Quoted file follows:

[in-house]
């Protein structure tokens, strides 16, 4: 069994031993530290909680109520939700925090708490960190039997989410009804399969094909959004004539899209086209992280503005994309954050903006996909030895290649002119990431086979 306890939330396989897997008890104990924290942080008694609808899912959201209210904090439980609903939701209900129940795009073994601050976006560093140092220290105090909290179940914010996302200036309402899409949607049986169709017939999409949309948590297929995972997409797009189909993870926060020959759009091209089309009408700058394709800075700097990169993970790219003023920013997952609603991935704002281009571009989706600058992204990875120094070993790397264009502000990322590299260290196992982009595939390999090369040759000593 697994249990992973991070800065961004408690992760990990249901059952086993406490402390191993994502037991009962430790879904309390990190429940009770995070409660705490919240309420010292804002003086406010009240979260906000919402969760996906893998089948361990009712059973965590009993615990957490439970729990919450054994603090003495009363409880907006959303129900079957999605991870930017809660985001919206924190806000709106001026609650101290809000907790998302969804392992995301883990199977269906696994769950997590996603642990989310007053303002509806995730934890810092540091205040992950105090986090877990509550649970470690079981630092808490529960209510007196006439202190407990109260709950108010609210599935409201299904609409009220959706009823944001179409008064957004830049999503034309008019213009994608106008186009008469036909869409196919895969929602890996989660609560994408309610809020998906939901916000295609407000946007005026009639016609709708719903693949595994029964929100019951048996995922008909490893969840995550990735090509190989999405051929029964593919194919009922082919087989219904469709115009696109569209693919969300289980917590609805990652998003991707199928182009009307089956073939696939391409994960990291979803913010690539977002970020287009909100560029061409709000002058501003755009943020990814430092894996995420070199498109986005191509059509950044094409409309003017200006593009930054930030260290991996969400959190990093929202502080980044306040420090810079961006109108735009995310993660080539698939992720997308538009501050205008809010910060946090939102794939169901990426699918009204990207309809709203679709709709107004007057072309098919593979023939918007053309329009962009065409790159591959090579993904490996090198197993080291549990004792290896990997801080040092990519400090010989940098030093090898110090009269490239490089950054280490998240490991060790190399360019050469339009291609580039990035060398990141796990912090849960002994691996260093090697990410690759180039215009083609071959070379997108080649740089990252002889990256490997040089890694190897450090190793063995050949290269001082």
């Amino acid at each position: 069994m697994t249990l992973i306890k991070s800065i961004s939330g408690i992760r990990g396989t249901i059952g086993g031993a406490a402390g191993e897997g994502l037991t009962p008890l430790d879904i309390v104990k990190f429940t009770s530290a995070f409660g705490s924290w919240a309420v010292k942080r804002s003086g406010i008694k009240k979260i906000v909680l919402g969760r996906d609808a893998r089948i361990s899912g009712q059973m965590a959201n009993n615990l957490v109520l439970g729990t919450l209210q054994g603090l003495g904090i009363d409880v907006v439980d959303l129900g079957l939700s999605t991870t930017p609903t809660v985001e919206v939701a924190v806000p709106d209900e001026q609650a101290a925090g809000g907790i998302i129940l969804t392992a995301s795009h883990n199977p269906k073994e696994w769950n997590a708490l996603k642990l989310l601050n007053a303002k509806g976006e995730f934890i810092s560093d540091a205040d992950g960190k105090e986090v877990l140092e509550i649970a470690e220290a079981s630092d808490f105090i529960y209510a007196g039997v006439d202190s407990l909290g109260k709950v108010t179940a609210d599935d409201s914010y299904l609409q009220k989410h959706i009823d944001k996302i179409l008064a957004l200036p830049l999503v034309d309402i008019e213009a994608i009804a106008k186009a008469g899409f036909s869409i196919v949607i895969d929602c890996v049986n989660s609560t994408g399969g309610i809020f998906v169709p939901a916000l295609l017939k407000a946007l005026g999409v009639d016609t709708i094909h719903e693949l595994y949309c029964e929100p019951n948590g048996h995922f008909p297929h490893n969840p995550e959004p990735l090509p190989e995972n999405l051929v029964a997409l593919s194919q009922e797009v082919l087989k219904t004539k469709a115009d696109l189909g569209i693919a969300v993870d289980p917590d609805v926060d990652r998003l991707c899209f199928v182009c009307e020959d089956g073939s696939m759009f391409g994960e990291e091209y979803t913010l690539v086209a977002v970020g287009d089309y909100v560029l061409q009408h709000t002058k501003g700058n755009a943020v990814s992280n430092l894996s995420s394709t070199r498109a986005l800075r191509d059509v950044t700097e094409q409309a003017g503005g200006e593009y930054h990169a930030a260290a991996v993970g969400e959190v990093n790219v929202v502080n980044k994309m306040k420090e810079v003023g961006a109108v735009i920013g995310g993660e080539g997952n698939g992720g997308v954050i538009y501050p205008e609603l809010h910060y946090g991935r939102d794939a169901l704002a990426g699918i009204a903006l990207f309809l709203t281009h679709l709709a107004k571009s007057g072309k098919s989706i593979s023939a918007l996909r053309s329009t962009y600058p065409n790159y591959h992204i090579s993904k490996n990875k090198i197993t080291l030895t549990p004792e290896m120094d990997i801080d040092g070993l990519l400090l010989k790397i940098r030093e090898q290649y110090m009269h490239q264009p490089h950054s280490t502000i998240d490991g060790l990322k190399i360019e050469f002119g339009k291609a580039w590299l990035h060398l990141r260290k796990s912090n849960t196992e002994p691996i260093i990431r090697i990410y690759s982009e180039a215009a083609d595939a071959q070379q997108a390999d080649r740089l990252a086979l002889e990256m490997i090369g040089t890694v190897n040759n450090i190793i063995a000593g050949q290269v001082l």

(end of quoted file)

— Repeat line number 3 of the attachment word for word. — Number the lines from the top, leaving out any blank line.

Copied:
């Amino acid at each position: 069994m697994t249990l992973i306890k991070s800065i961004s939330g408690i992760r990990g396989t249901i059952g086993g031993a406490a402390g191993e897997g994502l037991t009962p008890l430790d879904i309390v104990k990190f429940t009770s530290a995070f409660g705490s924290w919240a309420v010292k942080r804002s003086g406010i008694k009240k979260i906000v909680l919402g969760r996906d609808a893998r089948i361990s899912g009712q059973m965590a959201n009993n615990l957490v109520l439970g729990t919450l209210q054994g603090l003495g904090i009363d409880v907006v439980d959303l129900g079957l939700s999605t991870t930017p609903t809660v985001e919206v939701a924190v806000p709106d209900e001026q609650a101290a925090g809000g907790i998302i129940l969804t392992a995301s795009h883990n199977p269906k073994e696994w769950n997590a708490l996603k642990l989310l601050n007053a303002k509806g976006e995730f934890i810092s560093d540091a205040d992950g960190k105090e986090v877990l140092e509550i649970a470690e220290a079981s630092d808490f105090i529960y209510a007196g039997v006439d202190s407990l909290g109260k709950v108010t179940a609210d599935d409201s914010y299904l609409q009220k989410h959706i009823d944001k996302i179409l008064a957004l200036p830049l999503v034309d309402i008019e213009a994608i009804a106008k186009a008469g899409f036909s869409i196919v949607i895969d929602c890996v049986n989660s609560t994408g399969g309610i809020f998906v169709p939901a916000l295609l017939k407000a946007l005026g999409v009639d016609t709708i094909h719903e693949l595994y949309c029964e929100p019951n948590g048996h995922f008909p297929h490893n969840p995550e959004p990735l090509p190989e995972n999405l051929v029964a997409l593919s194919q009922e797009v082919l087989k219904t004539k469709a115009d696109l189909g569209i693919a969300v993870d289980p917590d609805v926060d990652r998003l991707c899209f199928v182009c009307e020959d089956g073939s696939m759009f391409g994960e990291e091209y979803t913010l690539v086209a977002v970020g287009d089309y909100v560029l061409q009408h709000t002058k501003g700058n755009a943020v990814s992280n430092l894996s995420s394709t070199r498109a986005l800075r191509d059509v950044t700097e094409q409309a003017g503005g200006e593009y930054h990169a930030a260290a991996v993970g969400e959190v990093n790219v929202v502080n980044k994309m306040k420090e810079v003023g961006a109108v735009i920013g995310g993660e080539g997952n698939g992720g997308v954050i538009y501050p205008e609603l809010h910060y946090g991935r939102d794939a169901l704002a990426g699918i009204a903006l990207f309809l709203t281009h679709l709709a107004k571009s007057g072309k098919s989706i593979s023939a918007l996909r053309s329009t962009y600058p065409n790159y591959h992204i090579s993904k490996n990875k090198i197993t080291l030895t549990p004792e290896m120094d990997i801080d040092g070993l990519l400090l010989k790397i940098r030093e090898q290649y110090m009269h490239q264009p490089h950054s280490t502000i998240d490991g060790l990322k190399i360019e050469f002119g339009k291609a580039w590299l990035h060398l990141r260290k796990s912090n849960t196992e002994p691996i260093i990431r090697i990410y690759s982009e180039a215009a083609d595939a071959q070379q997108a390999d080649r740089l990252a086979l002889e990256m490997i090369g040089t890694v190897n040759n450090i190793i063995a000593g050949q290269v001082l």